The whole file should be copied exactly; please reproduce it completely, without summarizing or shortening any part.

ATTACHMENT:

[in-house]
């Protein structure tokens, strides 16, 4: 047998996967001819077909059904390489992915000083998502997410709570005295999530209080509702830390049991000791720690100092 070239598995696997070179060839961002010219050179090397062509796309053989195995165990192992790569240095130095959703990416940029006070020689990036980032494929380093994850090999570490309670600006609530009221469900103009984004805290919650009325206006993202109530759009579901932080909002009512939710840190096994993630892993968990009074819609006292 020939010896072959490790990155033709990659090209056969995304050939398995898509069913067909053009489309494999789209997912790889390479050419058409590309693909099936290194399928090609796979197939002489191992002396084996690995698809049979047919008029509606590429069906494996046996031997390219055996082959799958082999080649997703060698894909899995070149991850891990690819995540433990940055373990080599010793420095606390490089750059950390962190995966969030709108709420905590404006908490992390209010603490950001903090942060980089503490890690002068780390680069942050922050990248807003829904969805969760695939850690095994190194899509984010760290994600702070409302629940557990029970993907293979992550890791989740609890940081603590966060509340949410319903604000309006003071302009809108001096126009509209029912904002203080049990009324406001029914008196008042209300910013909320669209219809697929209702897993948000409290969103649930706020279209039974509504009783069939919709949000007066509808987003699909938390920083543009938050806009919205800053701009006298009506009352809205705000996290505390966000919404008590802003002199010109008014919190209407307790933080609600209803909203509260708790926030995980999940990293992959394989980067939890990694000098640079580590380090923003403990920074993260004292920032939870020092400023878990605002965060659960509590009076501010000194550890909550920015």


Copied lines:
[in-house]
């Protein structure tokens, strides 16, 4: 047998996967001819077909059904390489992915000083998502997410709570005295999530209080509702830390049991000791720690100092 070239598995696997070179060839961002010219050179090397062509796309053989195995165990192992790569240095130095959703990416940029006070020689990036980032494929380093994850090999570490309670600006609530009221469900103009984004805290919650009325206006993202109530759009579901932080909002009512939710840190096994993630892993968990009074819609006292 020939010896072959490790990155033709990659090209056969995304050939398995898509069913067909053009489309494999789209997912790889390479050419058409590309693909099936290194399928090609796979197939002489191992002396084996690995698809049979047919008029509606590429069906494996046996031997390219055996082959799958082999080649997703060698894909899995070149991850891990690819995540433990940055373990080599010793420095606390490089750059950390962190995966969030709108709420905590404006908490992390209010603490950001903090942060980089503490890690002068780390680069942050922050990248807003829904969805969760695939850690095994190194899509984010760290994600702070409302629940557990029970993907293979992550890791989740609890940081603590966060509340949410319903604000309006003071302009809108001096126009509209029912904002203080049990009324406001029914008196008042209300910013909320669209219809697929209702897993948000409290969103649930706020279209039974509504009783069939919709949000007066509808987003699909938390920083543009938050806009919205800053701009006298009506009352809205705000996290505390966000919404008590802003002199010109008014919190209407307790933080609600209803909203509260708790926030995980999940990293992959394989980067939890990694000098640079580590380090923003403990920074993260004292920032939870020092400023878990605002965060659960509590009076501010000194550890909550920015």